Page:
This paper has an interesting departure from previous results with there being roughly equal numbers of women and men as main characters in television advertisements, as well as equal numbers of women and men depicted with occupations.  These characteristics are generally seen with the television advertisements of more developed countries, which provides a unique comparison with other African countries and with other countries that are culturally and politically different as well.  However, the advertisements still displayed confined, traditional gender roles for men and women.  Once again, women are more likely to voice-over advertisements for household products and are presented as more passive.  Women were also confined to four choices for jobs that reflect the traditional and ideal occupations for educated Kenyan women and tend to have an absence of men in these occupations.  As mentioned before, these results reflect those of developed countries in which television advertisements have increased their number of women as main characters but still largely confine them to traditional gender roles.  As with other studies in this annotated bibliography, the author stresses the importance of advertising, especially on television, in the formation and perpetuation of stereotypes and barriers to gender equality.


Nassif, Atif, and Barrie Gunter. “Gender Representation in Television Advertisements in Britain and Saudi Arabia.” Sex Roles, vol. 58, no. 11-12, 2008, pp. 752-760. ProQuest, http://prx.library.gatech.edu/login?url=https://search.proquest.com/docview/225368430?accountid=11107, doi:http://dx.doi.org/10.1007/s11199-008-9394-6.

This paper covers a comparison of gender representation in television advertisements from Britain and Saudi Arabia.  This study fits well with our research topic because of the intercontinental comparison of two countries that vary vastly in political climate, social norms, media freedom, etc.  A trend with the studies is that women in these television advertisements are often younger and generally portrayed in domestic roles or related to household items.  These stereotypes are seen more prominently in Saudi Arabia’s television advertisements, although they are still present in British advertisements to a smaller degree.  As with Kenya, there was not a significant difference in the proportion of lead roles held by men versus women across both countries, but stereotypes cropped up when it came to roles, such as occupation, as well as the type of product being advertised.  These differences are more evident in Saudi Arabia’s advertising, partly because of the male-dominated society in which women are seen as in need of guardianship.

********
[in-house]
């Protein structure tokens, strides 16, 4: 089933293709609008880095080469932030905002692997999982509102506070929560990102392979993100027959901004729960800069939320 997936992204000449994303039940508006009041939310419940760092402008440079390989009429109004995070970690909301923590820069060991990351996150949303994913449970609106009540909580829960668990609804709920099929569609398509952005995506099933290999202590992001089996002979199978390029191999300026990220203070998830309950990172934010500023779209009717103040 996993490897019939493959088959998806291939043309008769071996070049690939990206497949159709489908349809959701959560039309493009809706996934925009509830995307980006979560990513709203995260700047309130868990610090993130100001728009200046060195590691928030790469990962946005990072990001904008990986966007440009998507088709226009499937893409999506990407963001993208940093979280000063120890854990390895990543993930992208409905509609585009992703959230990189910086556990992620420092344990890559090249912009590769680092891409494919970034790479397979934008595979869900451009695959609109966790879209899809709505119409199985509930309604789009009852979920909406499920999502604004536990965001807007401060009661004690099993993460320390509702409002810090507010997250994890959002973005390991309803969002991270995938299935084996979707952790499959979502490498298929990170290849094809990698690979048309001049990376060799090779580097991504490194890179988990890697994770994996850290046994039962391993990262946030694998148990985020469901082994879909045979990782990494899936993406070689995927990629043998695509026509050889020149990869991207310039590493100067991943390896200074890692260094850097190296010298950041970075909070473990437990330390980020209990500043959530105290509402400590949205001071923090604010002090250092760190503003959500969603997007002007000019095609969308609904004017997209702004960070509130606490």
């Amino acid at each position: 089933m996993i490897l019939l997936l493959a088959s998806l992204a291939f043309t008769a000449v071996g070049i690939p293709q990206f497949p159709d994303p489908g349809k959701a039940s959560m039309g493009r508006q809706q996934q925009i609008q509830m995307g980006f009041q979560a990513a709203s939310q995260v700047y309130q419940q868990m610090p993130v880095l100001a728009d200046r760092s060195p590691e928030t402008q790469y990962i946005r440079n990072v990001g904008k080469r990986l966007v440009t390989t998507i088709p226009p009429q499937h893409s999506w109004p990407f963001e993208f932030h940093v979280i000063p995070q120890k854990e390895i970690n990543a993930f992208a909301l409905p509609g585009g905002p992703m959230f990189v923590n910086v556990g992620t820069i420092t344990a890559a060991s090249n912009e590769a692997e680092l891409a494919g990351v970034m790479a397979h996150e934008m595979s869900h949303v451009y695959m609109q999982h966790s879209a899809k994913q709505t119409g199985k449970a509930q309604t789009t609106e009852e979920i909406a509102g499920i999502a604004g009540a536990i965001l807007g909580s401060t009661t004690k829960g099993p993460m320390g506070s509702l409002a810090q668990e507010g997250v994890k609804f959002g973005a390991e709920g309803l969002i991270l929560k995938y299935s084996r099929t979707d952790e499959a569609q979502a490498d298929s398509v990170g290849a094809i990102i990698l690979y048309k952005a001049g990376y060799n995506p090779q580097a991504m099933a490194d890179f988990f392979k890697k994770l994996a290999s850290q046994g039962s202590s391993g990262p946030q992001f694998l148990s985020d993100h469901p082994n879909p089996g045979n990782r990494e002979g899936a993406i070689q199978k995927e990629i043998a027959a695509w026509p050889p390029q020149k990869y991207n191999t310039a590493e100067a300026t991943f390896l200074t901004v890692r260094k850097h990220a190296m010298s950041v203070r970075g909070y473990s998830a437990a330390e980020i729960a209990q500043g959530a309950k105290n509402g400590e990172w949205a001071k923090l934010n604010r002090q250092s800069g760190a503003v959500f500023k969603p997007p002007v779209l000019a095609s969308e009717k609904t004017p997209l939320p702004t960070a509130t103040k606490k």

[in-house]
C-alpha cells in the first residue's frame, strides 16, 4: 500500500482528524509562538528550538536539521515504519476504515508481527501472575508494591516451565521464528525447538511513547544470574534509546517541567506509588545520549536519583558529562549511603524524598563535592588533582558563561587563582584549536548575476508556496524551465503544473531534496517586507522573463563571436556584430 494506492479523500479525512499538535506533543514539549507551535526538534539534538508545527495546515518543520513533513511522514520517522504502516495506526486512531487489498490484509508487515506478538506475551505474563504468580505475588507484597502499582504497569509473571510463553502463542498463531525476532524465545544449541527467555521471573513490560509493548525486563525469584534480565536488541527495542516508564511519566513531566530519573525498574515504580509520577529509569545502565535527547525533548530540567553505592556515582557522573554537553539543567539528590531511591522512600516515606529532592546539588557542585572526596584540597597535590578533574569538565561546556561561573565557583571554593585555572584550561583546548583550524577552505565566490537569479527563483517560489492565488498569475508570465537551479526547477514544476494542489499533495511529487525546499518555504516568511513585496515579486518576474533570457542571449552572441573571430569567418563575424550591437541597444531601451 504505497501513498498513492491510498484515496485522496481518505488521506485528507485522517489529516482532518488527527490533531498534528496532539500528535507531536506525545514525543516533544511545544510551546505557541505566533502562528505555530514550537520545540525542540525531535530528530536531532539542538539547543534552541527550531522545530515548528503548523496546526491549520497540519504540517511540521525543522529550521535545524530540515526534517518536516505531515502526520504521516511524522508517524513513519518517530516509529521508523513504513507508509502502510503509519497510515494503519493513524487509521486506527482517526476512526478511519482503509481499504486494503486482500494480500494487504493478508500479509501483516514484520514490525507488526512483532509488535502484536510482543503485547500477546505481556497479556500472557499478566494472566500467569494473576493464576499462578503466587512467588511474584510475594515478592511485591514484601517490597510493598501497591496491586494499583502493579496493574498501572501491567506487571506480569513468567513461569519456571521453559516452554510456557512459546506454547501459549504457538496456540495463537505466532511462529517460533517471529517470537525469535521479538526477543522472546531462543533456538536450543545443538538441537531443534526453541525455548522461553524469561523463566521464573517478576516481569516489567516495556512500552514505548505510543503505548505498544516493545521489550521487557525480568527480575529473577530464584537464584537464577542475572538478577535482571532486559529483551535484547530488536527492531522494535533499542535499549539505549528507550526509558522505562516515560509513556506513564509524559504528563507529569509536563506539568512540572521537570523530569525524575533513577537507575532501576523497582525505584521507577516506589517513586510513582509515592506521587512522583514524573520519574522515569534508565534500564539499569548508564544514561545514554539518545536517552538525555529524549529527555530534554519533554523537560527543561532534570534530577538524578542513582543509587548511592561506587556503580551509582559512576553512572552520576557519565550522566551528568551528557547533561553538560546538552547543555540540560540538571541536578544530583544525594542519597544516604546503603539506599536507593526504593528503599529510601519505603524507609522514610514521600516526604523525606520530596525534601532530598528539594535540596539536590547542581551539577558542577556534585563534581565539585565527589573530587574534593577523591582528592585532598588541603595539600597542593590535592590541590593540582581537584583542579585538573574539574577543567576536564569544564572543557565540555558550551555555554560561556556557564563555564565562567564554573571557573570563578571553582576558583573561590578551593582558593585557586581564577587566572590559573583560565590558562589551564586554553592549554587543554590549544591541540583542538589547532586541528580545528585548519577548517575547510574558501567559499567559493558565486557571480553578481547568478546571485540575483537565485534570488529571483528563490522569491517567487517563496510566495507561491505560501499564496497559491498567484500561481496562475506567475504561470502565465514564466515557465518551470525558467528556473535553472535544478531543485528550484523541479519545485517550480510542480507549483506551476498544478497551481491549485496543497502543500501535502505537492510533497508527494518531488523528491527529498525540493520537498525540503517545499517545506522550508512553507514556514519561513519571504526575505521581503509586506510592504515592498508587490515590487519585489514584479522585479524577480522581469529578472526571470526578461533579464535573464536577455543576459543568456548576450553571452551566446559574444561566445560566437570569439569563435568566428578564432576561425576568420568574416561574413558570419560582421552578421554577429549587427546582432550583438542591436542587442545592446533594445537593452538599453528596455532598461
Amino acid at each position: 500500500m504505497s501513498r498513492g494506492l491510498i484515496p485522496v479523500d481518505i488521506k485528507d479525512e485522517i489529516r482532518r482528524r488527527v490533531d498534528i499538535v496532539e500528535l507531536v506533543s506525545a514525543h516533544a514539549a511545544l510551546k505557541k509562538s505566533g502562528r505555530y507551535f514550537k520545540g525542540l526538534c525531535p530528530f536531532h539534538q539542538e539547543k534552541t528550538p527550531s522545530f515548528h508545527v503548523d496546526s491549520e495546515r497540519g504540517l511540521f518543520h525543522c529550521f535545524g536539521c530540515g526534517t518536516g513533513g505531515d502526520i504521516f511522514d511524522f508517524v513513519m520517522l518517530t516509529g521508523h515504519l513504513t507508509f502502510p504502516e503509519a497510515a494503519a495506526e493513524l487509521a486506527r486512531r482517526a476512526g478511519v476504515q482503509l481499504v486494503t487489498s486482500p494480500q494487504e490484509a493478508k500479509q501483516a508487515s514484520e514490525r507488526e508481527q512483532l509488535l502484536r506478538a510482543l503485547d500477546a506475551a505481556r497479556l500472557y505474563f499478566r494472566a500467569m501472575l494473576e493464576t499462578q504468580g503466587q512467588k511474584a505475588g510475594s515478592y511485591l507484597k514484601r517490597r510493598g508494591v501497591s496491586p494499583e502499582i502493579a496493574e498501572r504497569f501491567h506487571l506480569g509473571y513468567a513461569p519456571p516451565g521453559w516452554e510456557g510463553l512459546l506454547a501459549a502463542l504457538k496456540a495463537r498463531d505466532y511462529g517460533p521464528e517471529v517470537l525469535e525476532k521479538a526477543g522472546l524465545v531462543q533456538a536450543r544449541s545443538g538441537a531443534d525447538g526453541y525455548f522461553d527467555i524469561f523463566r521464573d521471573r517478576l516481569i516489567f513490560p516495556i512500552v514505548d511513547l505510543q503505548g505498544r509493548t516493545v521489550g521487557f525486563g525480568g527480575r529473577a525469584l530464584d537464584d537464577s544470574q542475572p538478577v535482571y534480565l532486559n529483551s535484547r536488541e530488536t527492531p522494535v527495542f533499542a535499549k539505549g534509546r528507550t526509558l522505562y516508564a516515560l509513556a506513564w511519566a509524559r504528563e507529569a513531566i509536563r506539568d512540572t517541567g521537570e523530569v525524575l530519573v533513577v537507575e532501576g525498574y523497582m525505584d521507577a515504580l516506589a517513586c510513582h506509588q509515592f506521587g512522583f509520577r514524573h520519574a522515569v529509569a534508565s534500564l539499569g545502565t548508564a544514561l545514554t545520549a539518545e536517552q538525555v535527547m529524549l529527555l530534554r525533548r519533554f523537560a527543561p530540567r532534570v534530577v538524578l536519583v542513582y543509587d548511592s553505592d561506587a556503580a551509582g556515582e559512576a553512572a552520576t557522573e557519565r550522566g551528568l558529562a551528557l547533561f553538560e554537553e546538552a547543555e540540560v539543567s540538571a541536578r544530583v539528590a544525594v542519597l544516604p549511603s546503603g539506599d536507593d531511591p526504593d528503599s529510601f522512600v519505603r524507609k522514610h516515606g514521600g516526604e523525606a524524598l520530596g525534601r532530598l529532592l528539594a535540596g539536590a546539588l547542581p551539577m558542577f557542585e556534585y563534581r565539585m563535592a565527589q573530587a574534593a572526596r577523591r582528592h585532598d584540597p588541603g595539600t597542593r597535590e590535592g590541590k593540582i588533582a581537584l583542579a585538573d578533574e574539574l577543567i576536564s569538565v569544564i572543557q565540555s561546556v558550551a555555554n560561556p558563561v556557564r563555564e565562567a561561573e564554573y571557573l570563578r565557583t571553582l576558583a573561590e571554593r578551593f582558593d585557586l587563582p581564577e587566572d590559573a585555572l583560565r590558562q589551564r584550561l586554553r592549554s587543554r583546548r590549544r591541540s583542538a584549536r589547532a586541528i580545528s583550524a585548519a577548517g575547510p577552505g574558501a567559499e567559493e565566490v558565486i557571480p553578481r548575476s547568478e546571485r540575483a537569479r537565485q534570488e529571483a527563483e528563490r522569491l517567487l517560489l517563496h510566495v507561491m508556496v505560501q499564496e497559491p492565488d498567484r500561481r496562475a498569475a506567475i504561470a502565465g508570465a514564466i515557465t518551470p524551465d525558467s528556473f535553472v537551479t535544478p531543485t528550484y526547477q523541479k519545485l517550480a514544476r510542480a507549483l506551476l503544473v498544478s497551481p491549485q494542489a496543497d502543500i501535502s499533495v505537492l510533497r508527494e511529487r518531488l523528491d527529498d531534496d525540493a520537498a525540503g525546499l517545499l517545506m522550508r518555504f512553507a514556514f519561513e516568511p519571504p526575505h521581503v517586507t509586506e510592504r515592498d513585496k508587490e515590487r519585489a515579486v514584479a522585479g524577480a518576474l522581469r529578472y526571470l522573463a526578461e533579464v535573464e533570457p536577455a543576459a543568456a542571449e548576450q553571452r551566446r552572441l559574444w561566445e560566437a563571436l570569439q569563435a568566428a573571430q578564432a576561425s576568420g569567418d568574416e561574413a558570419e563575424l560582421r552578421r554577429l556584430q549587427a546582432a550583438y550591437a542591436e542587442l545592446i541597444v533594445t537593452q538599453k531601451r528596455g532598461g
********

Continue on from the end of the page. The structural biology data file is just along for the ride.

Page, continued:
Nelson, Michelle R., and Hye-Jin Paek. “Cross-Cultural Differences in Sexual Advertising Content in a Transnational Women’s Magazine.” Sex Roles, vol. 53, no. 5-6, 2005, pp. 371-383. ProQuest, http://prx.library.gatech.edu/login?url=https://search.proquest.com/docview/225366068?accountid=11107, doi:http://dx.doi.org/10.1007/s11199-005-6760-5.

While this article covers differences in female representation in Cosmopolitan magazines across countries instead of differences in television advertising, the study provides interesting data about the role that culture and politics play in the representation of women in media.  The study covers seven countries, Thailand, China, Brazil, U.S., India, Korea, and France, that range in their political culture and social norms, which influences the representation of women, especially their sexuality.  The East Asian countries, China and Korea, had the lowest percentage of nudity, likely reflecting traditional Confucian values, while Thai and French advertisements had the most.  The results for Thailand were a surprise for the researchers because of the authoritarian regime and prominence of religion, though the openness of Buddhism toward feminine sexuality, such as including prostitutes, likely contributes to the unexpected results.  Western models featured in magazines from the other countries were also generally portrayed with more sexual imagery, while domestic models were more likely to be associated with products more closely related to the domestic sphere, such as household products.  With Cosmopolitan being a Western-based magazine that has now spread because of globalization and the subject of the study, there can be conclusions drawn about how these different variables are interacting in this world that is becoming increasingly smaller because of these interconnections among countries that lead to homogenization while also enforcing cultural differences.